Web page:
General Motors (IW 500/4) on Friday said vehicle production at its South Africa plant has been slowed by a national lorry drivers' strike, warning a prolonged work stoppage would "disrupt" output.
"The transport workers strike has disrupted material supply activities in our vehicle assembly facility," the company said.
With a contingency plan in place, assembly at GM's Port Elizabeth plant continued "but not at our normal production levels," the firm said.
GM warned "the longer the industrial action continues, the more potential it has to disrupt our operations."
The strike by more than 20,000 truck drivers demanding higher wages is now in its second week and has halted the delivery of goods across the country.
Fuel pump stations have begun to dry up in several areas of the country, while supermarkets say supplies of fresh food are running low.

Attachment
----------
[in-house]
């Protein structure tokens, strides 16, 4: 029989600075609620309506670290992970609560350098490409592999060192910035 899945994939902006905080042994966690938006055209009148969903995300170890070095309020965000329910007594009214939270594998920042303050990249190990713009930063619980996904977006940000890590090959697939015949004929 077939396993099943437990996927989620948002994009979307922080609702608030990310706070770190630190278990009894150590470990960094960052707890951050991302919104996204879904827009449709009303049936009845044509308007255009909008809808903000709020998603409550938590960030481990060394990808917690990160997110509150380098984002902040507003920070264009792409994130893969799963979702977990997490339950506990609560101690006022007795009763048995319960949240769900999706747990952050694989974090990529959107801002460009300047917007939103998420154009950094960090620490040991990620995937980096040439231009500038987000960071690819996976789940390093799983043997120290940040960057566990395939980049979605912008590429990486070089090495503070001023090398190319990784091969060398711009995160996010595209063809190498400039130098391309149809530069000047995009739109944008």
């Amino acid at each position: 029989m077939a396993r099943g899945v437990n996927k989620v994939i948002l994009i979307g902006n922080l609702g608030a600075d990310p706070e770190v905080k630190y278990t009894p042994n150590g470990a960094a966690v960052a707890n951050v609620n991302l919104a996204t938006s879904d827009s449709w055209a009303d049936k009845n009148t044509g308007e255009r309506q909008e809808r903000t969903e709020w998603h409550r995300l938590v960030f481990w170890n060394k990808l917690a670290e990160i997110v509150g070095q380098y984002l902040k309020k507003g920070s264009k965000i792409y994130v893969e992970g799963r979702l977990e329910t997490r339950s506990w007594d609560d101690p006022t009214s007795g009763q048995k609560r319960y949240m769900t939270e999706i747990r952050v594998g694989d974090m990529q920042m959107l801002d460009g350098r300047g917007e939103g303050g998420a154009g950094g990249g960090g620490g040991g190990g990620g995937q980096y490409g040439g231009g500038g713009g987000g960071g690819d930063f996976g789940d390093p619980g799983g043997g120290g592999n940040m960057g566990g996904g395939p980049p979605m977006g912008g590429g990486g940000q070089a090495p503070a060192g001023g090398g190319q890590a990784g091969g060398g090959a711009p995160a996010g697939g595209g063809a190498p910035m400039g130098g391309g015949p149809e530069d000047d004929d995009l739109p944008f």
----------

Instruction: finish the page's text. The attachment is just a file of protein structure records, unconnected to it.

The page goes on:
The South African Petroleum Industry Association said it has roped in the services of police and private security firms to protect fuel tankers from attacks by strikers.
"For fear of intimidation and protection of our employees, oil companies have been working closely with the law enforcement agencies (police and others) and private security firms from the beginning of the strike," said SAPIA director Avhapfani Tshifularo.
Copyright Agence France-Presse, 2012